Wednesday, June 2, 2010

More Homeowners Taking Advantage Of Slow Foreclosure Process

It appears that more homeowners are taking advantage of the length of time it takes for banks to repossess a home. The "free rent" can last an average of 438 days before an eviction according to one study, while banks seem content with keeping the losses off their books. See the following post from The Mess That Greenspan Made.

Today’s must-read housing story in the New York Times by David Strietfeld shows just how quickly cultural norms are being cast aside in favor of doing what makes sense, that is, given the situation that many “homeowners” now find themselves in.

Owners Stop Paying Mortgages, and Stop Fretting

For Alex Pemberton and Susan Reboyras, foreclosure is becoming a way of life — something they did not want but are in no hurry to get out of.

Foreclosure has allowed them to stabilize the family business. Go to Outback occasionally for a steak. Take their gas-guzzling airboat out for the weekend. Visit the Hard Rock Casino.

“Instead of the house dragging us down, it’s become a life raft,” said Mr. Pemberton, who stopped paying the mortgage on their house here last summer. “It’s really been a blessing.”

A growing number of the people whose homes are in foreclosure are refusing to slink away in shame. They are fashioning a sort of homemade mortgage modification, one that brings their payments all the way down to zero. They use the money they save to get back on their feet or just get by.

This type of modification does not beg for a lender’s permission but is delivered as an ultimatum: Force me out if you can. Any moral qualms are overshadowed by a conviction that the banks created the crisis by snookering homeowners with loans that got them in over their heads.
After that 60 Minutes segment a couple weeks ago, the appearance of more and more stories like this one are likely to make the situation snowball and, when you think about it, everyone’s probably just fine with that for the time being.

In this election year, the last thing that elected officials want to see gracing the front pages of newspapers is unemployed Americans being kicked out of their homes and, as long as the banks don’t take these properties back and try to unload them, they won’t have to realize the loss, their books continuing to reflect a value that has little semblance to reality.

This lets families get back on their feet again while getting used to the idea that they’re going to lose their house, making the whole process a bit easier when they finally get the boot. Sadly, the entire nation seems to be playing one giant game of “kick the can down the road”, what will someday be called the beginning of the lost decade.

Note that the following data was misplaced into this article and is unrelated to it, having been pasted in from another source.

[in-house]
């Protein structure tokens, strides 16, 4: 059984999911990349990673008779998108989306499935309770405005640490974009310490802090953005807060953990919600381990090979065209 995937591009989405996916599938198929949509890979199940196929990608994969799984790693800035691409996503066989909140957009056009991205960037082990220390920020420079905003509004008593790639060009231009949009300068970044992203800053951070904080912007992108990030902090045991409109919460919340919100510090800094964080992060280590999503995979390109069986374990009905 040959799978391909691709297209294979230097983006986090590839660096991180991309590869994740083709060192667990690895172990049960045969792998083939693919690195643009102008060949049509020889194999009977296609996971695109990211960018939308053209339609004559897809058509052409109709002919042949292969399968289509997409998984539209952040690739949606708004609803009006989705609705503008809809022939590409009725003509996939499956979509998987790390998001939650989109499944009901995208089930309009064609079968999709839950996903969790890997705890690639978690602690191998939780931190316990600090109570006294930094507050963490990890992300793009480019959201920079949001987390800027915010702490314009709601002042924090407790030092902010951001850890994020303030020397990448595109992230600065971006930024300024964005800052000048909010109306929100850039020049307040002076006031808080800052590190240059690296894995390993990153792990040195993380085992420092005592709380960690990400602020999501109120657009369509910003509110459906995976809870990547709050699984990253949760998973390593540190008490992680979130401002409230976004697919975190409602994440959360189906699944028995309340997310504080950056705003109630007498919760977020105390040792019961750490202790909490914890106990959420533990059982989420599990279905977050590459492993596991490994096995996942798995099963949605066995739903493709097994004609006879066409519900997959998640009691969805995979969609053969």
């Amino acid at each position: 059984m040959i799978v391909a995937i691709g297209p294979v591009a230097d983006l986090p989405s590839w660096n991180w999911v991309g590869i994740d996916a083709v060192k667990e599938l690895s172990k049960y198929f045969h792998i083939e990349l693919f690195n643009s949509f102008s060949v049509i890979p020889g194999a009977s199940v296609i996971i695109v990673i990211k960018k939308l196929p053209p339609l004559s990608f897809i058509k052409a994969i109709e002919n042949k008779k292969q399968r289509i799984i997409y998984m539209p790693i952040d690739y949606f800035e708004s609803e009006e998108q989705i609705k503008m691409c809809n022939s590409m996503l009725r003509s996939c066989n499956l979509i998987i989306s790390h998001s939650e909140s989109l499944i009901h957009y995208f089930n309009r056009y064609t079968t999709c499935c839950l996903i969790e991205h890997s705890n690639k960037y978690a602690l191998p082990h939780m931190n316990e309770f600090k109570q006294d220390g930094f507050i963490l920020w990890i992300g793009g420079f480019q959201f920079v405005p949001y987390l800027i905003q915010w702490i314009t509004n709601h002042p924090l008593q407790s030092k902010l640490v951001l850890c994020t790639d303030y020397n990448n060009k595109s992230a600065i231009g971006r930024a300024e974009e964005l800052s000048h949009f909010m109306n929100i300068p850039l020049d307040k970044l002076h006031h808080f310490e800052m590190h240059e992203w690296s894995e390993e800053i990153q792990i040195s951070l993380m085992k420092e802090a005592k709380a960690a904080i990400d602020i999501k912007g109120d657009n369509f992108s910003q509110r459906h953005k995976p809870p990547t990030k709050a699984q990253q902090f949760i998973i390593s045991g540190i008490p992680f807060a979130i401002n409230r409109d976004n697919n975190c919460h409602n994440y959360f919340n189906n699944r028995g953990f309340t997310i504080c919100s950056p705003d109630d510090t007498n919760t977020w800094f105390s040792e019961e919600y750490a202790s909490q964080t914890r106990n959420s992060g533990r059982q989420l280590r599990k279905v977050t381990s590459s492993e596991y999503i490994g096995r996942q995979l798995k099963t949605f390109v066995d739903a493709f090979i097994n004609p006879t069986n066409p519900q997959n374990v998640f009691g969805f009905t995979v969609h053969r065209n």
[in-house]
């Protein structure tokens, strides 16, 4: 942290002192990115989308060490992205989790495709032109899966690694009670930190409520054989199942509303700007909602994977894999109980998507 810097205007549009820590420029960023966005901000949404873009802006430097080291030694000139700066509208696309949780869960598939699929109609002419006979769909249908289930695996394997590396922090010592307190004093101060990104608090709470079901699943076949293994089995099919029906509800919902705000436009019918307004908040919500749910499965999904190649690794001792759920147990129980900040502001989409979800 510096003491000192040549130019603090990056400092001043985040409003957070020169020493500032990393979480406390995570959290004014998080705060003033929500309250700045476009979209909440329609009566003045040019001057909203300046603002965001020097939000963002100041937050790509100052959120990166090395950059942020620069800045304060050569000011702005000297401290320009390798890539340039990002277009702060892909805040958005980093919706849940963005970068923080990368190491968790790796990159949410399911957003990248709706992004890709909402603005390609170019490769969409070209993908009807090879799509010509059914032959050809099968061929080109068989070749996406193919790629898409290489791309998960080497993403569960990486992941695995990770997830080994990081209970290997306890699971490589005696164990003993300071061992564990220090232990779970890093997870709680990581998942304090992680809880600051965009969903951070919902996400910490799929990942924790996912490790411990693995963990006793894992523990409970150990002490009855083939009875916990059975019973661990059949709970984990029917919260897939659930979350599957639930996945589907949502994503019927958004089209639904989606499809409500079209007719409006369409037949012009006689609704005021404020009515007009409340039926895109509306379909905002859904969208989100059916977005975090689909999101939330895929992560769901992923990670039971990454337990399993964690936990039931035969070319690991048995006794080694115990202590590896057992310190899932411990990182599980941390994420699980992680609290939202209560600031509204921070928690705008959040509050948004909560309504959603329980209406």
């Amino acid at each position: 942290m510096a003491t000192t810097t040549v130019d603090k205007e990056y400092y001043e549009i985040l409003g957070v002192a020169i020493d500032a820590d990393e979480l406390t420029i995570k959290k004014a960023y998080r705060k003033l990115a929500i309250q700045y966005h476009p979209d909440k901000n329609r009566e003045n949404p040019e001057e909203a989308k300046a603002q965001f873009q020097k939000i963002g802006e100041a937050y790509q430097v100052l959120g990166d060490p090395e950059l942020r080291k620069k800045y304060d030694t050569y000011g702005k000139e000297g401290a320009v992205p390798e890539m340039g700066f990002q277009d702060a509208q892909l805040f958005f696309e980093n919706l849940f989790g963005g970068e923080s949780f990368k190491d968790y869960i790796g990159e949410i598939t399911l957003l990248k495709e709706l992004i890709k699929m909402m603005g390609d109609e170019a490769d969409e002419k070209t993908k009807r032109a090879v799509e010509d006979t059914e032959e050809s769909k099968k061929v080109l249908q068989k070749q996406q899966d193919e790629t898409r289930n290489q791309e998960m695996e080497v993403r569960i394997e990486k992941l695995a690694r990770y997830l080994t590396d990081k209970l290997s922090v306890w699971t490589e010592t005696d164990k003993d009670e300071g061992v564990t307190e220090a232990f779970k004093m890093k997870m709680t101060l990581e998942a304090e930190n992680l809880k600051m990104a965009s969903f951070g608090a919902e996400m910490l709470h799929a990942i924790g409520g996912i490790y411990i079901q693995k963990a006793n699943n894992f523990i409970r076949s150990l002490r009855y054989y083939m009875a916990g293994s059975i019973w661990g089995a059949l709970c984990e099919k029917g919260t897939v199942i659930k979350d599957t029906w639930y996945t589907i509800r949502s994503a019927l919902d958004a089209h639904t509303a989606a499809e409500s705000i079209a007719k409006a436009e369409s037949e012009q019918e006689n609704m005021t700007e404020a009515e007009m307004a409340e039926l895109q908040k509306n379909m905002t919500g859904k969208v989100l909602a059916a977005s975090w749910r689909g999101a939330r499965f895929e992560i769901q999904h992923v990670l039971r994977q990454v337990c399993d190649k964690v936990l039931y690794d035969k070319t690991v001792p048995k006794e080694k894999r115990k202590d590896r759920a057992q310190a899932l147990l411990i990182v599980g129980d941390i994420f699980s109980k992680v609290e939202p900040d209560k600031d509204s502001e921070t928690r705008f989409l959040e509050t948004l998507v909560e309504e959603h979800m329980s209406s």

Just like when they used to joke back in 2005 that, “if you can fog a mirror you can get a home loan”, today people are saying, “just stop paying your mortgage – you’ll get to live in your house free for at least a year”. In both cases, people weren’t really joking, though, if you look at this through any 20th century lens, it sounds like madness.
The average borrower in foreclosure has been delinquent for 438 days before actually being evicted, up from 251 days in January 2008, according to LPS Applied Analytics.

While there are no firm figures on how many households are following the Pemberton-Reboyras path of passive resistance, real estate agents and other experts say the number of overextended borrowers taking the “free rent” approach is on the rise.

There is no question, though, that for some borrowers in default, foreclosure is only a theoretical threat for a long time.

More than 650,000 households had not paid in 18 months, LPS calculated earlier this year. With 19 percent of those homes, the lender had not even begun to take action to repossess the property — double the rate of a year earlier.

In some states, including California and Texas, lenders can pursue foreclosures outside of the courts. With the lender in control, the pace can be brisk. But in Florida, New York and 19 other states, judicial foreclosure is the rule, which slows the process substantially.
It looks like the only ones that are really winning here are the lawyers…

This post has been republished from Tim Iacono's blog, The Mess That Greenspan Made.

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